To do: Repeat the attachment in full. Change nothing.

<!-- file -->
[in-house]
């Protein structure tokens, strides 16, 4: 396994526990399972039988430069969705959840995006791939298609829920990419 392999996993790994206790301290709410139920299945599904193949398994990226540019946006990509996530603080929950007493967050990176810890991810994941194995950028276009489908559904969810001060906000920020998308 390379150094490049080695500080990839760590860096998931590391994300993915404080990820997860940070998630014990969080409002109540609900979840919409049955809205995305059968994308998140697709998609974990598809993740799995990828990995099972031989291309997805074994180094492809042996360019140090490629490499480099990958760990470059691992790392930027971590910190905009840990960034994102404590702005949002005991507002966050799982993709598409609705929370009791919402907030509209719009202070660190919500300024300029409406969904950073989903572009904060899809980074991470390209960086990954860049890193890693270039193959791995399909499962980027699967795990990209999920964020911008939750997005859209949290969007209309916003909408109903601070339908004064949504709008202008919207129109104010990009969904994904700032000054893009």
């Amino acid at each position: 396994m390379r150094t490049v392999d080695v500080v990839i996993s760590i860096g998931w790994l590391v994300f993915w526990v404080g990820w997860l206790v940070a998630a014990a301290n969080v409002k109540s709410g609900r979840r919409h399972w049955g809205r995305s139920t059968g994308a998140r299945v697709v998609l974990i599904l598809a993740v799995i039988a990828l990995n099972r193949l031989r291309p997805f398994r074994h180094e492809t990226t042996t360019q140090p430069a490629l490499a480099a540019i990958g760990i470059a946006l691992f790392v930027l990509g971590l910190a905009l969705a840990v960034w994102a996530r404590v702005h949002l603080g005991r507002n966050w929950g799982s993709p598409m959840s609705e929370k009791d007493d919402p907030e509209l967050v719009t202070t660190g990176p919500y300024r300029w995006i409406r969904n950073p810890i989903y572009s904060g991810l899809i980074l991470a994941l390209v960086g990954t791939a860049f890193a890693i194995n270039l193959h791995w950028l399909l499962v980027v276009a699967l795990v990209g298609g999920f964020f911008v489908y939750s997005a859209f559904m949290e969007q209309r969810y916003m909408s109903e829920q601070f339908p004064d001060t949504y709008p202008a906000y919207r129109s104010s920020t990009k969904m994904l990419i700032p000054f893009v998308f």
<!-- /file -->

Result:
[in-house]
């Protein structure tokens, strides 16, 4: 396994526990399972039988430069969705959840995006791939298609829920990419 392999996993790994206790301290709410139920299945599904193949398994990226540019946006990509996530603080929950007493967050990176810890991810994941194995950028276009489908559904969810001060906000920020998308 390379150094490049080695500080990839760590860096998931590391994300993915404080990820997860940070998630014990969080409002109540609900979840919409049955809205995305059968994308998140697709998609974990598809993740799995990828990995099972031989291309997805074994180094492809042996360019140090490629490499480099990958760990470059691992790392930027971590910190905009840990960034994102404590702005949002005991507002966050799982993709598409609705929370009791919402907030509209719009202070660190919500300024300029409406969904950073989903572009904060899809980074991470390209960086990954860049890193890693270039193959791995399909499962980027699967795990990209999920964020911008939750997005859209949290969007209309916003909408109903601070339908004064949504709008202008919207129109104010990009969904994904700032000054893009």
């Amino acid at each position: 396994m390379r150094t490049v392999d080695v500080v990839i996993s760590i860096g998931w790994l590391v994300f993915w526990v404080g990820w997860l206790v940070a998630a014990a301290n969080v409002k109540s709410g609900r979840r919409h399972w049955g809205r995305s139920t059968g994308a998140r299945v697709v998609l974990i599904l598809a993740v799995i039988a990828l990995n099972r193949l031989r291309p997805f398994r074994h180094e492809t990226t042996t360019q140090p430069a490629l490499a480099a540019i990958g760990i470059a946006l691992f790392v930027l990509g971590l910190a905009l969705a840990v960034w994102a996530r404590v702005h949002l603080g005991r507002n966050w929950g799982s993709p598409m959840s609705e929370k009791d007493d919402p907030e509209l967050v719009t202070t660190g990176p919500y300024r300029w995006i409406r969904n950073p810890i989903y572009s904060g991810l899809i980074l991470a994941l390209v960086g990954t791939a860049f890193a890693i194995n270039l193959h791995w950028l399909l499962v980027v276009a699967l795990v990209g298609g999920f964020f911008v489908y939750s997005a859209f559904m949290e969007q209309r969810y916003m909408s109903e829920q601070f339908p004064d001060t949504y709008p202008a906000y919207r129109s104010s920020t990009k969904m994904l990419i700032p000054f893009v998308f």